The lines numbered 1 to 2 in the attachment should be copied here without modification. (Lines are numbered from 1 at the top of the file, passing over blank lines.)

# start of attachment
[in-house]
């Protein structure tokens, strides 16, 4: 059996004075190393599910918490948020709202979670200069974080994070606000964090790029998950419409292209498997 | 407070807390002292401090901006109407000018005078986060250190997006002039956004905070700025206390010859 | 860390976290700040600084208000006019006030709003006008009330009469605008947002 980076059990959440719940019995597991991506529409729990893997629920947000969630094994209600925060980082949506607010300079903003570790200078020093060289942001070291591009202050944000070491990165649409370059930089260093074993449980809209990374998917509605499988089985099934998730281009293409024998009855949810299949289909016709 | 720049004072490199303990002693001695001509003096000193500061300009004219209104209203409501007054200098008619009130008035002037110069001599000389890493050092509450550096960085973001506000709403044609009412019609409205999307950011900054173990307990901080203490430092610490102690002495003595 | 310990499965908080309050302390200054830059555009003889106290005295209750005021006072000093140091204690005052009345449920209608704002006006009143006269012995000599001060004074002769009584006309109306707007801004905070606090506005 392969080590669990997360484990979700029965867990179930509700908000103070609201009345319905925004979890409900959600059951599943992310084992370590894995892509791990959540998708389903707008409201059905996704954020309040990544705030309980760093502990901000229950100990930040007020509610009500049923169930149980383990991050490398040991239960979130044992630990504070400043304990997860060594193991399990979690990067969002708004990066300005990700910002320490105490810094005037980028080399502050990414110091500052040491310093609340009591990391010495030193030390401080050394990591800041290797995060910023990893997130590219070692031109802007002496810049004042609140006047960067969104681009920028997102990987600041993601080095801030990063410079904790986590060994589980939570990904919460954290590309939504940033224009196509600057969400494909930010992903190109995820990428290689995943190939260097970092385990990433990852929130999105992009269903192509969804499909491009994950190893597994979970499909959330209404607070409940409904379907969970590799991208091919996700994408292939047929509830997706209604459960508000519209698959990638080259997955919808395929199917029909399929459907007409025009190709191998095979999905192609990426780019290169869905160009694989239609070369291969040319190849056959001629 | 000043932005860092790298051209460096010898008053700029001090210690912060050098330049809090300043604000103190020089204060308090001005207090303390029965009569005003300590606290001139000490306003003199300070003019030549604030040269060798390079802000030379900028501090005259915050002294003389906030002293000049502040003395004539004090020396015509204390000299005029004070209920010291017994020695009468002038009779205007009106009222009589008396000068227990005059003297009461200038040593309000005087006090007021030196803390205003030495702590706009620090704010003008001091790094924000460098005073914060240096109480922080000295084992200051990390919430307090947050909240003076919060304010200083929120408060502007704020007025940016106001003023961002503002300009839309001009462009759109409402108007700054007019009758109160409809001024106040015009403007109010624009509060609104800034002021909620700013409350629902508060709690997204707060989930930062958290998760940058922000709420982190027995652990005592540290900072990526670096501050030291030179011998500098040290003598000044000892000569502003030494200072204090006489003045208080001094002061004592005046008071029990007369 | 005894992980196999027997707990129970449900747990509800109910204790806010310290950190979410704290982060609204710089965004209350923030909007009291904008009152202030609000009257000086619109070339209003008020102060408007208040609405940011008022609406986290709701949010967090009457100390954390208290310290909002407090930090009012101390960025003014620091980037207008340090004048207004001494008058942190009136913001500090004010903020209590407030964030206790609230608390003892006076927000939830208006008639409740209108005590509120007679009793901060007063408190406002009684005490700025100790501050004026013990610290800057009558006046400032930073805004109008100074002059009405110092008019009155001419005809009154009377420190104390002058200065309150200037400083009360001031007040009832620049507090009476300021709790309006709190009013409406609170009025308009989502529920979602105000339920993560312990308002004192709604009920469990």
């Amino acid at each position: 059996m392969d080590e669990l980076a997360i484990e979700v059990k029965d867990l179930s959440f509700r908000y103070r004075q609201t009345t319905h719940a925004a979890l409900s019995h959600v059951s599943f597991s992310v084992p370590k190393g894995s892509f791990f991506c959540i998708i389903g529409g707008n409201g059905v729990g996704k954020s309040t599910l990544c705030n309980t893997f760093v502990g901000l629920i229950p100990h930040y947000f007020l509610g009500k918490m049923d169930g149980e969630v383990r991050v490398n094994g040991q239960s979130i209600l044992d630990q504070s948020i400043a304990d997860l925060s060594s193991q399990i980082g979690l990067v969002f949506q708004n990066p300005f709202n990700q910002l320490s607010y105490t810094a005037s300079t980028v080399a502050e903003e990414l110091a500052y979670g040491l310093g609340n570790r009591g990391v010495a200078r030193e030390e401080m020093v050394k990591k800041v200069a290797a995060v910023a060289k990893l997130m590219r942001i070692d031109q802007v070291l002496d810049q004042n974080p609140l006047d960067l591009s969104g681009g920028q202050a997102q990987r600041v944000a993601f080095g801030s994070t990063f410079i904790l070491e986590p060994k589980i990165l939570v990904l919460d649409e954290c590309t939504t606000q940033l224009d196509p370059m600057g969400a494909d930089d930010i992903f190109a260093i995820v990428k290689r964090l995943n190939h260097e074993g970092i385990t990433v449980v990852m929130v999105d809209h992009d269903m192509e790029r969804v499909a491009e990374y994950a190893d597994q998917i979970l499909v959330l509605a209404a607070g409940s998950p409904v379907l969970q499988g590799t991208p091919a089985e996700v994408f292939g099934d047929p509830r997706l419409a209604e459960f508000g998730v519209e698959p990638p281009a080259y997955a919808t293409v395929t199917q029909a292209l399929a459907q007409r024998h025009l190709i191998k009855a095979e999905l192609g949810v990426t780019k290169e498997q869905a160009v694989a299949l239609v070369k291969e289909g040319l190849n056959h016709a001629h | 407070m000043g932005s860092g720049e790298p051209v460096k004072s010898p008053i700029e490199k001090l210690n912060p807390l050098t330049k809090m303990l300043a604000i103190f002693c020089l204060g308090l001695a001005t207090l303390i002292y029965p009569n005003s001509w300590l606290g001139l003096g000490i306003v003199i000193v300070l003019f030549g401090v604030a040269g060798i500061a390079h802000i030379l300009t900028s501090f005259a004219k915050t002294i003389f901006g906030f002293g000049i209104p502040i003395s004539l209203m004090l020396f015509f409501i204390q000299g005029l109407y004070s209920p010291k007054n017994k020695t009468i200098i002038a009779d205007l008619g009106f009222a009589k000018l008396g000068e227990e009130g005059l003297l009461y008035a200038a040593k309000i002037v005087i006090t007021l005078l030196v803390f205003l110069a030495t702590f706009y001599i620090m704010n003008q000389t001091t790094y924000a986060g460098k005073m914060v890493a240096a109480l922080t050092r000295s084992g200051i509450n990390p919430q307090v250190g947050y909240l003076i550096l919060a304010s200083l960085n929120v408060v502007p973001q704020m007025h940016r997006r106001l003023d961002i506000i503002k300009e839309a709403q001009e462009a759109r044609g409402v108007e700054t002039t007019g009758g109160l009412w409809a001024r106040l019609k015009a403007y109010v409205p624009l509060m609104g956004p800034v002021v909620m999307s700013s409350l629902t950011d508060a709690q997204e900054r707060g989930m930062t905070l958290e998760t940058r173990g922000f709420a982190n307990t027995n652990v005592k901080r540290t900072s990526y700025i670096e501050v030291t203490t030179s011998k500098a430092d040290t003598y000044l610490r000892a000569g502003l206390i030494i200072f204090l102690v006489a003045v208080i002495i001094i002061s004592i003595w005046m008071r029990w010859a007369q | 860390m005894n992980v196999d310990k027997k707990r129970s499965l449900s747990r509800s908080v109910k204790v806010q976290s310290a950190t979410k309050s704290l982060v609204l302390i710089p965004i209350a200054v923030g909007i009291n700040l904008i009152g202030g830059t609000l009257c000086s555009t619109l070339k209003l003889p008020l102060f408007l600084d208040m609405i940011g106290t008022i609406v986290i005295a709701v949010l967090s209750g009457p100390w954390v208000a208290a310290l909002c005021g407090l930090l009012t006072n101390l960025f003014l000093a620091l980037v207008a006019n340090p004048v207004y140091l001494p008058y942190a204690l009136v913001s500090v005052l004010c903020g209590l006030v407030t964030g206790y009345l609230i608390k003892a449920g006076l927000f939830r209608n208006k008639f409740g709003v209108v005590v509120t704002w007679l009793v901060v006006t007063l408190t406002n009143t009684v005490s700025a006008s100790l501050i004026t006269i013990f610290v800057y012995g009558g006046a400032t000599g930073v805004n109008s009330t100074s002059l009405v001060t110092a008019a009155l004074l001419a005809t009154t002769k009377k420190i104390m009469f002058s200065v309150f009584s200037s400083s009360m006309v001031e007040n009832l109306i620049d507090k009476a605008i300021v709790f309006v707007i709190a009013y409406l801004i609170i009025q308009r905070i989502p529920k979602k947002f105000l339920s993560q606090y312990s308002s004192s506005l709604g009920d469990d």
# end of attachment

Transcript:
[in-house]
């Protein structure tokens, strides 16, 4: 059996004075190393599910918490948020709202979670200069974080994070606000964090790029998950419409292209498997 | 407070807390002292401090901006109407000018005078986060250190997006002039956004905070700025206390010859 | 860390976290700040600084208000006019006030709003006008009330009469605008947002 980076059990959440719940019995597991991506529409729990893997629920947000969630094994209600925060980082949506607010300079903003570790200078020093060289942001070291591009202050944000070491990165649409370059930089260093074993449980809209990374998917509605499988089985099934998730281009293409024998009855949810299949289909016709 | 720049004072490199303990002693001695001509003096000193500061300009004219209104209203409501007054200098008619009130008035002037110069001599000389890493050092509450550096960085973001506000709403044609009412019609409205999307950011900054173990307990901080203490430092610490102690002495003595 | 310990499965908080309050302390200054830059555009003889106290005295209750005021006072000093140091204690005052009345449920209608704002006006009143006269012995000599001060004074002769009584006309109306707007801004905070606090506005 392969080590669990997360484990979700029965867990179930509700908000103070609201009345319905925004979890409900959600059951599943992310084992370590894995892509791990959540998708389903707008409201059905996704954020309040990544705030309980760093502990901000229950100990930040007020509610009500049923169930149980383990991050490398040991239960979130044992630990504070400043304990997860060594193991399990979690990067969002708004990066300005990700910002320490105490810094005037980028080399502050990414110091500052040491310093609340009591990391010495030193030390401080050394990591800041290797995060910023990893997130590219070692031109802007002496810049004042609140006047960067969104681009920028997102990987600041993601080095801030990063410079904790986590060994589980939570990904919460954290590309939504940033224009196509600057969400494909930010992903190109995820990428290689995943190939260097970092385990990433990852929130999105992009269903192509969804499909491009994950190893597994979970499909959330209404607070409940409904379907969970590799991208091919996700994408292939047929509830997706209604459960508000519209698959990638080259997955919808395929199917029909399929459907007409025009190709191998095979999905192609990426780019290169869905160009694989239609070369291969040319190849056959001629 | 000043932005860092790298051209460096010898008053700029001090210690912060050098330049809090300043604000103190020089204060308090001005207090303390029965009569005003300590606290001139000490306003003199300070003019030549604030040269060798390079802000030379900028501090005259915050002294003389906030002293000049502040003395004539004090020396015509204390000299005029004070209920010291017994020695009468002038009779205007009106009222009589008396000068227990005059003297009461200038040593309000005087006090007021030196803390205003030495702590706009620090704010003008001091790094924000460098005073914060240096109480922080000295084992200051990390919430307090947050909240003076919060304010200083929120408060502007704020007025940016106001003023961002503002300009839309001009462009759109409402108007700054007019009758109160409809001024106040015009403007109010624009509060609104800034002021909620700013409350629902508060709690997204707060989930930062958290998760940058922000709420982190027995652990005592540290900072990526670096501050030291030179011998500098040290003598000044000892000569502003030494200072204090006489003045208080001094002061004592005046008071029990007369 | 005894992980196999027997707990129970449900747990509800109910204790806010310290950190979410704290982060609204710089965004209350923030909007009291904008009152202030609000009257000086619109070339209003008020102060408007208040609405940011008022609406986290709701949010967090009457100390954390208290310290909002407090930090009012101390960025003014620091980037207008340090004048207004001494008058942190009136913001500090004010903020209590407030964030206790609230608390003892006076927000939830208006008639409740209108005590509120007679009793901060007063408190406002009684005490700025100790501050004026013990610290800057009558006046400032930073805004109008100074002059009405110092008019009155001419005809009154009377420190104390002058200065309150200037400083009360001031007040009832620049507090009476300021709790309006709190009013409406609170009025308009989502529920979602105000339920993560312990308002004192709604009920469990």